3-2-1 principle used for jig and Fixture Locating Method

Locating Principle Used for Jig and Fixture :

Principle Of Location in Jig And Fixture :

The principle of location is being discussed here with the help of a most popular example which is available in any of the book covering jigs and fixtures. It is important that one should understand the problem first.
Any rectangular body many have three axis along x-axis, y-axis and z-axis. It can more along any of these axes or any of its movement can be released to these three axes. At the same time the body can also rotate about these axes too. So total degree of freedom of the body along which it can move is six. For processing the body it is required to restrain all the degree of freedom (DOF) by arranging suitable locating points and then clamping it in a fixed and required position. The basic principle used to locate the points is desirable below.

See also: Introduction and Difference Between Jig And Fixture

Locating – principles and methods

3-2-1 Principle of Location used in Jig & Fixtures:

[1] It is also known as a six-pin or six-point location principle. In this, the three adjacent locating surfaces of the blank (workpiece) are resting against 3, 2, and 1 pin respectively, which prevent 9 degrees of freedom.

[2] The rest three degrees of freedom are arrested by three external forces usually provided directly by clamping.

3 2 1 principle used in jig fixture design
3 2 1 principle used in jig fixture design

 

3-2-1 Principle Statement : 

The 3-2-1 principle states that the six locators are sufficient to restrict the required degree of freedom of any workpiece. In this, motion is restricted using clamps and locators. A three-pin base can restrict five motions and six pins restrict nine motions.

Methodology of 3-2-1 Principle:

For this, refer the below figure;

[1] The workpiece is resting on three pins A, B, and C which are inserted in the base of the fixed body.
[2] The workpiece cannot rotate about the axes XX and YY and also cannot move downward.
[3] In this way, the five degrees of freedom 1,2,3,4 and 5 have been arrested.
[4] Two pins D and E are inserted in the fixed body, in a plane perpendicular to the plane containing pins A, B & C.
[5] Now the workpiece cannot rotate about the Z-axis and also it cannot move towards the left.
[6] Hence the addition of pins D and E restrict three more degrees of freedom, namely 6, 7, and 8.
[7] Another pin F in the second vertical face of the fixed body, arrests degree of freedom 9.

The above method of locating a workpiece in a fixture is called the 3-2-1 Principle.

3-2-1 principle of jig and fixture
3-2-1 principle of jig and fixture

Summary of 3-2-1 Principle:

A workpiece will be completely confined when blanked against:

  • 3 points in one plane: The “3” in 3-2-1 refers to 3 locators (passive fixture elements) on the primary locating/datum surface.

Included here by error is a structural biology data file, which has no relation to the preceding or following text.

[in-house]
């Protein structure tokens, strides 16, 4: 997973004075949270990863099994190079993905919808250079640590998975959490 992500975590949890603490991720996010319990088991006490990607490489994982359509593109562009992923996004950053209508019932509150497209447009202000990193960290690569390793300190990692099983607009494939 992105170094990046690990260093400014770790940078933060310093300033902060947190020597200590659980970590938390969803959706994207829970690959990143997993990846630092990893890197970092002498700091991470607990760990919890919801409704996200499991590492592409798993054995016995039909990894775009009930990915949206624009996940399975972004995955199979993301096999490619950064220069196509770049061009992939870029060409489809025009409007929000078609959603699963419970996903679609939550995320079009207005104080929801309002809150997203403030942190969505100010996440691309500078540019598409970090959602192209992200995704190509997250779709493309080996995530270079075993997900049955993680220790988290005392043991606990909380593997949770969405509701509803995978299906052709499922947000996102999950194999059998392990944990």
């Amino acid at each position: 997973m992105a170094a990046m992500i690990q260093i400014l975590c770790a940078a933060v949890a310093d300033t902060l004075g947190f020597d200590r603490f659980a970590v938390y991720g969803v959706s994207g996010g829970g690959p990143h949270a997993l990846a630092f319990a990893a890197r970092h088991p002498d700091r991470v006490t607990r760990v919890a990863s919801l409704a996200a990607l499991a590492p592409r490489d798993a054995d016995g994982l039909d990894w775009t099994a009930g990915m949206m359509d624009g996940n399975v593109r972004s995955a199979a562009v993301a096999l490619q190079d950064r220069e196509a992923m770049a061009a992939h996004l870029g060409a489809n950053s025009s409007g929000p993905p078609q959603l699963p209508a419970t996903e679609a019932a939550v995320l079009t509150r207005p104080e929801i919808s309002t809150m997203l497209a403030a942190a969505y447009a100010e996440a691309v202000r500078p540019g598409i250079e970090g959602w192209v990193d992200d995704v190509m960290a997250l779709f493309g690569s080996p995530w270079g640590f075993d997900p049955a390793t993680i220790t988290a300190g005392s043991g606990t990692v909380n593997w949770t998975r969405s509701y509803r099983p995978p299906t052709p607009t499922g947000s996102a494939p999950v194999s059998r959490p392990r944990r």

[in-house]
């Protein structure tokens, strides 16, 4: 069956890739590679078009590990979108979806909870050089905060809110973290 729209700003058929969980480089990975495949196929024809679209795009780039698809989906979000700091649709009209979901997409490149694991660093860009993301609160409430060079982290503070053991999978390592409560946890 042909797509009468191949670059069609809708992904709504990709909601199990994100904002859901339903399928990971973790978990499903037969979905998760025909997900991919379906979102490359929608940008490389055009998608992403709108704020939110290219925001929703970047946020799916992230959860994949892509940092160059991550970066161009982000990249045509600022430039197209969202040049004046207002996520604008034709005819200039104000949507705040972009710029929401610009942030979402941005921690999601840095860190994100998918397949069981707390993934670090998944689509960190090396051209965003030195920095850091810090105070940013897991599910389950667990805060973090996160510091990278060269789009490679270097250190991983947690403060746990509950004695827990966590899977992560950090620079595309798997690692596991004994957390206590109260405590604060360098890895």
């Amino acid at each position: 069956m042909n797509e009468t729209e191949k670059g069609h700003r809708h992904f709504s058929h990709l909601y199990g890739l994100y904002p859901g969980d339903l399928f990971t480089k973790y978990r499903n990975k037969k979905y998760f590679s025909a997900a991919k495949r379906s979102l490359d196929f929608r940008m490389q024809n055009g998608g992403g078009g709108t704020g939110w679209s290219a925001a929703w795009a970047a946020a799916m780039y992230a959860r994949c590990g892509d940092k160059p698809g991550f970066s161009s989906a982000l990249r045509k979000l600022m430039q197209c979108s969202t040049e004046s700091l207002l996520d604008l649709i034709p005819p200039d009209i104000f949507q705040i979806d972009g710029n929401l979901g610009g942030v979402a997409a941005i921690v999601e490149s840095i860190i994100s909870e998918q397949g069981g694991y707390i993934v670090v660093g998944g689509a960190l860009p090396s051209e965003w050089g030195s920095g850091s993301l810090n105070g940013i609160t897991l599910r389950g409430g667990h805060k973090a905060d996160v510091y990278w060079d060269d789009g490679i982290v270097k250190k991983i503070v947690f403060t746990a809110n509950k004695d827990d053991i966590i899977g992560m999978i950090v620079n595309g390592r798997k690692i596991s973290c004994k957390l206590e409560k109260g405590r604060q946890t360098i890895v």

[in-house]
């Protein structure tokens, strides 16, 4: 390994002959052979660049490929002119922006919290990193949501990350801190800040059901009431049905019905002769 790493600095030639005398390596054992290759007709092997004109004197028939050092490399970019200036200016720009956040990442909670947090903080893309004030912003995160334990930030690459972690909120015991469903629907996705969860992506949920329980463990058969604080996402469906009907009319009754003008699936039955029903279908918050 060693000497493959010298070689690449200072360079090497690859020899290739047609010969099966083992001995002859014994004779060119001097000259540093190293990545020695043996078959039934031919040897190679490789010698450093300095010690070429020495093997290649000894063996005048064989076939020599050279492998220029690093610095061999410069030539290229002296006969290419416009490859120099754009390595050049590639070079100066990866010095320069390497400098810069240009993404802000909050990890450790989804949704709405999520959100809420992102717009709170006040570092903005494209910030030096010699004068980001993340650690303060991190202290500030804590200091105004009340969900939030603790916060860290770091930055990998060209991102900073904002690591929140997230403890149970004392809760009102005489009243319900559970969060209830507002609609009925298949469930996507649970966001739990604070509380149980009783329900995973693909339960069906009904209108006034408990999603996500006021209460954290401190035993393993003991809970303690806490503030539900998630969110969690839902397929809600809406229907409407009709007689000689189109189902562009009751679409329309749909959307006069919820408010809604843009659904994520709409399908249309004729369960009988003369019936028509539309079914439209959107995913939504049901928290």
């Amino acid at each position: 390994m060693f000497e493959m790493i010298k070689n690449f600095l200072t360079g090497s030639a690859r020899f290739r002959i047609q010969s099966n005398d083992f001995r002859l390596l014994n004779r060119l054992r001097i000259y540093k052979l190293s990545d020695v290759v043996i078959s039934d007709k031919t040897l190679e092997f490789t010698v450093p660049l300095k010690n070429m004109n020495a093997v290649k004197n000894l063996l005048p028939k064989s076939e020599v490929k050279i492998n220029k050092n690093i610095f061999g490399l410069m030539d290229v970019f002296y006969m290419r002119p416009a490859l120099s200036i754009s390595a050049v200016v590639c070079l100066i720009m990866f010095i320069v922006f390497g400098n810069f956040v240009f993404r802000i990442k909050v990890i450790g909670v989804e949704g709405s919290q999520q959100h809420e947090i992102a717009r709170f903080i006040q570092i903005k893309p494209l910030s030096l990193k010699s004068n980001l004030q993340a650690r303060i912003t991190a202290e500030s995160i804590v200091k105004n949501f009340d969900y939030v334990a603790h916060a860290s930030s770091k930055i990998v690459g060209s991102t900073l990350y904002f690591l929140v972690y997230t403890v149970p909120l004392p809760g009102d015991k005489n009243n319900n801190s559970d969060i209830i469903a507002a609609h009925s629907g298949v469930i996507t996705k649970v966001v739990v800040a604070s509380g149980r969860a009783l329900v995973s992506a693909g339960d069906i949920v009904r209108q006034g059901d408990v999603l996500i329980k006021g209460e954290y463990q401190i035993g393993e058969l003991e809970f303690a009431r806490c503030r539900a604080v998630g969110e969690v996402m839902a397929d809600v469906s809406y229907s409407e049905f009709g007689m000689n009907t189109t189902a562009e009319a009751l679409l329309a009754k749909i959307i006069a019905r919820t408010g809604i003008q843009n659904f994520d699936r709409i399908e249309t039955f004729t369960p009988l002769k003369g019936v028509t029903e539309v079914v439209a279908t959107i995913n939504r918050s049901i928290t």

• 2 points in another plane: The “2” in 3-2-1 refers to 2 locators on the secondary locating/datum surface.
  • 1 point in a third plane: The “1” in 3-2-1 refers to 1 locator on the tertiary locating/datum surface

Some basic principles or rules need to be followed while planning for locating blanks in fixtures, such as;

  • One or more surfaces (preferably machined) and/or drilled/bored hole(s) are to be taken for reference
  • The reference surfaces should be a significant and important feature(s) based on which most of the dimensions are laid down
  • Locating should be easy, quick and accurate In case of locating by pin, the pins and their mounting and contact points should be strong, rigid and hard
  •  A minimum of three-point must be used to locate a horizontal flat surface
  •  The locating pins should be as far apart as feasible
  • Vee block and cones should be used for self-locating solid and hollow cylindrical jobs.

Types Of Locators used In Jig And Fixture For supporting :

The location arrangement depends on the type of operation, degrees of required accuracy.

  • Flat locators: These are used for the location of the flat machined surfaces of a component.
  • Cylindrical locators: These are used for the location of components with drilled holes.
  • Conical locators: These locators are used to support the workpieces with cylindrical holes.
  • Jack pin locators: These locators support rough workpieces.
  • Drill bush locators: These locators hold and locate the cylindrical workpieces.
  • Vee locators: These locators hold circular and semicircular workpieces.

More Resources /articles

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Sachin Thorat

Sachin is a B-TECH graduate in Mechanical Engineering from a reputed Engineering college. Currently, he is working in the sheet metal industry as a designer. Additionally, he has interested in Product Design, Animation, and Project design. He also likes to write articles related to the mechanical engineering field and tries to motivate other mechanical engineering students by his innovative project ideas, design, models and videos.

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